I always start a project convinced I will suddenly run out of all ideas. It’s the same feeling I have on Friday night at 5 pm and the family is STARVING and alls I have in the kitchen is some ground beef, a can of tomatoes, and an onion. Ain’t no way a tasty dinner is coming out of that kitchen. And, ain’t no way, I always think, a good story idea is coming out of the air.
But I’ve been cooking since I was 12 years old. I have confidence in my abilities, and so, once I silence the starving horde, I eventually realize I can make sloppy joes, or tacos, or baked ziti.
I have that same confidence in my creativity when I’ve written to a few prompts. I always, ALWAYS, am able to write SOMETHING, even if I spend the first seven minutes whining about how I hate this prompt. And coming up with SOMETHING, even if I won’t use it in a story later, always makes me feel more creative, which makes me feel more confident, and, confidence is everything.
Create an idea repository.
Every time you write something you find yourself enjoying, every time you have to force yourself to stop writing when the timer goes off, well, those are the times you’ve come up with an idea worth pursuing. Save it. Wherever you store your ideas, store these short snippets of writing. Come back to it when you’re looking for a new project.
If you write to a prompt five days a week, chances are good you’ll get one good idea. If you write five days a week for a month, you’ll have at least four new ideas to pursue when the time comes.
Outrace your inner critic.
Many of us have an inner critic, perched somewhere over our shoulders, reading everything we write and judging it. That’s not good enough. No one will like your writing. That’s dumb! Who says that anyway?
We have an obvious attachment to our WIPs, or else why would we be working on them? And that attachment gives our critic all the ammunition it needs to cow us into not writing. If you can begin your writing session by writing to a prompt, however, you give your creative mind time to wake up before your critical mind can squash it. You aren’t attached to this random piece of writing, you’re just writing. Start writing and intentionally ignore (or even actively shush) your critic, and your creative mind has a chance to take over. Even when you’ve finished writing to the prompt, your creative mind has a good chance of staying in control because you’ve paid attention to it, giving it more importance than your critical mind.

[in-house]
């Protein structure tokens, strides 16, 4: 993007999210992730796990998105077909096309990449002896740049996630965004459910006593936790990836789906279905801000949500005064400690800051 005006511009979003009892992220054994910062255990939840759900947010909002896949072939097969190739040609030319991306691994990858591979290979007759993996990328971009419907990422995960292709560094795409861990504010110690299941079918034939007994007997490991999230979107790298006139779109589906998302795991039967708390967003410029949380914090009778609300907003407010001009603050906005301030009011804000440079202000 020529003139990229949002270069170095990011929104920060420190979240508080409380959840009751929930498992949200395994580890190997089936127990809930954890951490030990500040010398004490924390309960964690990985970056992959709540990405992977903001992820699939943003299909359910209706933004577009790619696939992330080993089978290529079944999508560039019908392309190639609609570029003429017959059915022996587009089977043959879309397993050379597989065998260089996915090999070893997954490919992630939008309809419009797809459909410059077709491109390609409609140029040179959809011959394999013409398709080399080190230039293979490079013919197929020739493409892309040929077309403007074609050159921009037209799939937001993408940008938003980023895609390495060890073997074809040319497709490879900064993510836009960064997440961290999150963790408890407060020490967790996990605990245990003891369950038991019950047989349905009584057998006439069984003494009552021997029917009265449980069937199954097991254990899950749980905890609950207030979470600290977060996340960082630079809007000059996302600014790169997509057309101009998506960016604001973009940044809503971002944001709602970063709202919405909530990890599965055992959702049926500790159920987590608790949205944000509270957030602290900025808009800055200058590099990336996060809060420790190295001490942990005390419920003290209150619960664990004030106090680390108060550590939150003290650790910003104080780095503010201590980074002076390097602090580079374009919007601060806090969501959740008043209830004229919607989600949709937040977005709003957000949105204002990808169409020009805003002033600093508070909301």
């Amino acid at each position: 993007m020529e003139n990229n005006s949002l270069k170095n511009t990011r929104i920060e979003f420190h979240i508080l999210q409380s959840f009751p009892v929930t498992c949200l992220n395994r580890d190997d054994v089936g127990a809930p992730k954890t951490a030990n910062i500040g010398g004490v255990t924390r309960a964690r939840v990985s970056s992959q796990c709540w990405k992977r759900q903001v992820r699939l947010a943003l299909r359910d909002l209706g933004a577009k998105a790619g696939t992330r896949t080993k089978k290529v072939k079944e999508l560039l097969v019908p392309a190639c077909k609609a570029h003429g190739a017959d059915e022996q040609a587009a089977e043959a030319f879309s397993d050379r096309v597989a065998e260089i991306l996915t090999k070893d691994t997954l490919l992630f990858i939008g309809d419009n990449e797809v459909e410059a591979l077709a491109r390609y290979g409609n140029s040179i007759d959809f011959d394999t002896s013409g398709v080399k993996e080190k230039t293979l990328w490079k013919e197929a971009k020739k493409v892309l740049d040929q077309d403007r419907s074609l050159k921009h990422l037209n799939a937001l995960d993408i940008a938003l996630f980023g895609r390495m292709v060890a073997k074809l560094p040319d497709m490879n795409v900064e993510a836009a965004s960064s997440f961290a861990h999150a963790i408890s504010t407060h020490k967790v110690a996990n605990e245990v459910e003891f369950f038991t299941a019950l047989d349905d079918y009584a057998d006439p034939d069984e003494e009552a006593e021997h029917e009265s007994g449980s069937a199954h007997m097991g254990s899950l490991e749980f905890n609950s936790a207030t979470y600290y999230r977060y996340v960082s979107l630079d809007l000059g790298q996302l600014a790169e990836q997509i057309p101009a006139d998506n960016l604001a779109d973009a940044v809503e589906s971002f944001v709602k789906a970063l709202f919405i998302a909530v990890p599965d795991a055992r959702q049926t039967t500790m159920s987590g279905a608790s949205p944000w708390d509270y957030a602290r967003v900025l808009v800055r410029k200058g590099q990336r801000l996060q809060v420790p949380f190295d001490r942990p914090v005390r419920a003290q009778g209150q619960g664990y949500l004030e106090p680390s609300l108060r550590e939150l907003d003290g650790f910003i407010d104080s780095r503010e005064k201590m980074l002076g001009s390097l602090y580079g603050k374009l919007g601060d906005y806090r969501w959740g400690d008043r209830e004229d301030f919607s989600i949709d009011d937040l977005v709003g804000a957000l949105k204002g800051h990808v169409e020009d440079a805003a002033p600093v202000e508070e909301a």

If you’ve been writing for a long time in a particular genre, or with a particular style, it can be pretty scary to break out of that rut. Writing first person POV when you’ve only ever done third may well feel impossible. You can’t take that risk on your WIP!
But, you CAN take that risk in a writing prompt. You have no attachment to the outcome of the prompt. You’re going to throw it away most likely so it doesn’t matter if it sucks so badly it must be deleted off your hard drive immediately to ensure that, to paraphrase Annie Lamott, your entire, awful, untalented self is not exposed to the world if you get hit by a bus and people search your writing for something to use in your eulogy.
So, go ahead. Take a risk. Write SciFi. Write in verse. Write from the POV of a brilliant six-year-old child. The worst that happens is you’ve learned, in only 15 minutes, that you HATE writing SciFi because of the stupid FTL problem.
Learn more about yourself and your writing.
If you can write every day for a few minutes by using a prompt, you’ll end up with a lot of time and attention paid to your words and to you, the person writing the words. You’ll start to notice you write better in the morning instead of the evening. Or that you like the ritual of lighting a candle and taking three deep breaths before beginning. You may notice can write easily in the red chair but you struggle when you sit at the kitchen table. You may notice you tend to overuse a phrase or that all of your characters have the same tics.
Use these nuggets of wisdom. Modify your writing practice based on what you’ve learned. For writing idiosyncrasies, just note them and save them for a later time, during revision, when you want your critiquing mind around.
Become part of a writing community.
Just about every writing website offers writing prompts. And most of those websites also offer a way to share what you’ve created based on that prompt. If writing is a lonely experience for you, sharing what you’ve written and commenting on what others have written (which is likely to be WILDLY different), and accepting the comments they give you, is one way to join a community of other writers, all working together to reach the same goal: writing something they are proud of sharing with others.
So… when will you start writing?
How to use writing prompts
I read, and then I tell you about what I've read. Whether you want to hear about it or not...